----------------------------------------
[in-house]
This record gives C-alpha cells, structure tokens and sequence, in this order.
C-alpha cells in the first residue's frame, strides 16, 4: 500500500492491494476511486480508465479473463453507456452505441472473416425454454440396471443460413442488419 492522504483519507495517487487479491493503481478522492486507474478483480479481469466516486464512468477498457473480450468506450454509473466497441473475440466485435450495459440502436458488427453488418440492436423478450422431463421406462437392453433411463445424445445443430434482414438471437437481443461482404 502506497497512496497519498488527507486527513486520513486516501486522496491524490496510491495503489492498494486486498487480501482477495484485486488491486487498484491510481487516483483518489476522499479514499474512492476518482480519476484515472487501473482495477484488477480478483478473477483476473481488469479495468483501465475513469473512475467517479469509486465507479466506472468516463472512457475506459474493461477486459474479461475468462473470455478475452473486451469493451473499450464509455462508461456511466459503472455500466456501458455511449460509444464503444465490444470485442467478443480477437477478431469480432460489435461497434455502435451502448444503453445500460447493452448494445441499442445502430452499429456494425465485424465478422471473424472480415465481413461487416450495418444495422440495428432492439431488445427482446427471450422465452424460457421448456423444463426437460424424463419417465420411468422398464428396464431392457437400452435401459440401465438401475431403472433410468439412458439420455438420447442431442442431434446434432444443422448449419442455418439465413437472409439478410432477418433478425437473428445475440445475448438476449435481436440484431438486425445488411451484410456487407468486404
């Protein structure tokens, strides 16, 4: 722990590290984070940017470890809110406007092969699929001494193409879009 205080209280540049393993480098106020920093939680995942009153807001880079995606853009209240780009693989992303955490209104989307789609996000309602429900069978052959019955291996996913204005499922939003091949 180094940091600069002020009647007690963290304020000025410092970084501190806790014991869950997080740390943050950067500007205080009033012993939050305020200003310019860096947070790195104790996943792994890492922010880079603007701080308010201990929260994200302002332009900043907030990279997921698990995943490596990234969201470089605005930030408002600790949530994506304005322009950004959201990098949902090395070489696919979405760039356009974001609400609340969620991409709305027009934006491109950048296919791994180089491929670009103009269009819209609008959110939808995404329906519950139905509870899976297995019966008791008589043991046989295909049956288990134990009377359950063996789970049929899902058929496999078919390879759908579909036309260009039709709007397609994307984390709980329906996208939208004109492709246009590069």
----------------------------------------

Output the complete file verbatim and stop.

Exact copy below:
[in-house]
This record gives C-alpha cells, structure tokens and sequence, in this order.
C-alpha cells in the first residue's frame, strides 16, 4: 500500500492491494476511486480508465479473463453507456452505441472473416425454454440396471443460413442488419 492522504483519507495517487487479491493503481478522492486507474478483480479481469466516486464512468477498457473480450468506450454509473466497441473475440466485435450495459440502436458488427453488418440492436423478450422431463421406462437392453433411463445424445445443430434482414438471437437481443461482404 502506497497512496497519498488527507486527513486520513486516501486522496491524490496510491495503489492498494486486498487480501482477495484485486488491486487498484491510481487516483483518489476522499479514499474512492476518482480519476484515472487501473482495477484488477480478483478473477483476473481488469479495468483501465475513469473512475467517479469509486465507479466506472468516463472512457475506459474493461477486459474479461475468462473470455478475452473486451469493451473499450464509455462508461456511466459503472455500466456501458455511449460509444464503444465490444470485442467478443480477437477478431469480432460489435461497434455502435451502448444503453445500460447493452448494445441499442445502430452499429456494425465485424465478422471473424472480415465481413461487416450495418444495422440495428432492439431488445427482446427471450422465452424460457421448456423444463426437460424424463419417465420411468422398464428396464431392457437400452435401459440401465438401475431403472433410468439412458439420455438420447442431442442431434446434432444443422448449419442455418439465413437472409439478410432477418433478425437473428445475440445475448438476449435481436440484431438486425445488411451484410456487407468486404
């Protein structure tokens, strides 16, 4: 722990590290984070940017470890809110406007092969699929001494193409879009 205080209280540049393993480098106020920093939680995942009153807001880079995606853009209240780009693989992303955490209104989307789609996000309602429900069978052959019955291996996913204005499922939003091949 180094940091600069002020009647007690963290304020000025410092970084501190806790014991869950997080740390943050950067500007205080009033012993939050305020200003310019860096947070790195104790996943792994890492922010880079603007701080308010201990929260994200302002332009900043907030990279997921698990995943490596990234969201470089605005930030408002600790949530994506304005322009950004959201990098949902090395070489696919979405760039356009974001609400609340969620991409709305027009934006491109950048296919791994180089491929670009103009269009819209609008959110939808995404329906519950139905509870899976297995019966008791008589043991046989295909049956288990134990009377359950063996789970049929899902058929496999078919390879759908579909036309260009039709709007397609994307984390709980329906996208939208004109492709246009590069």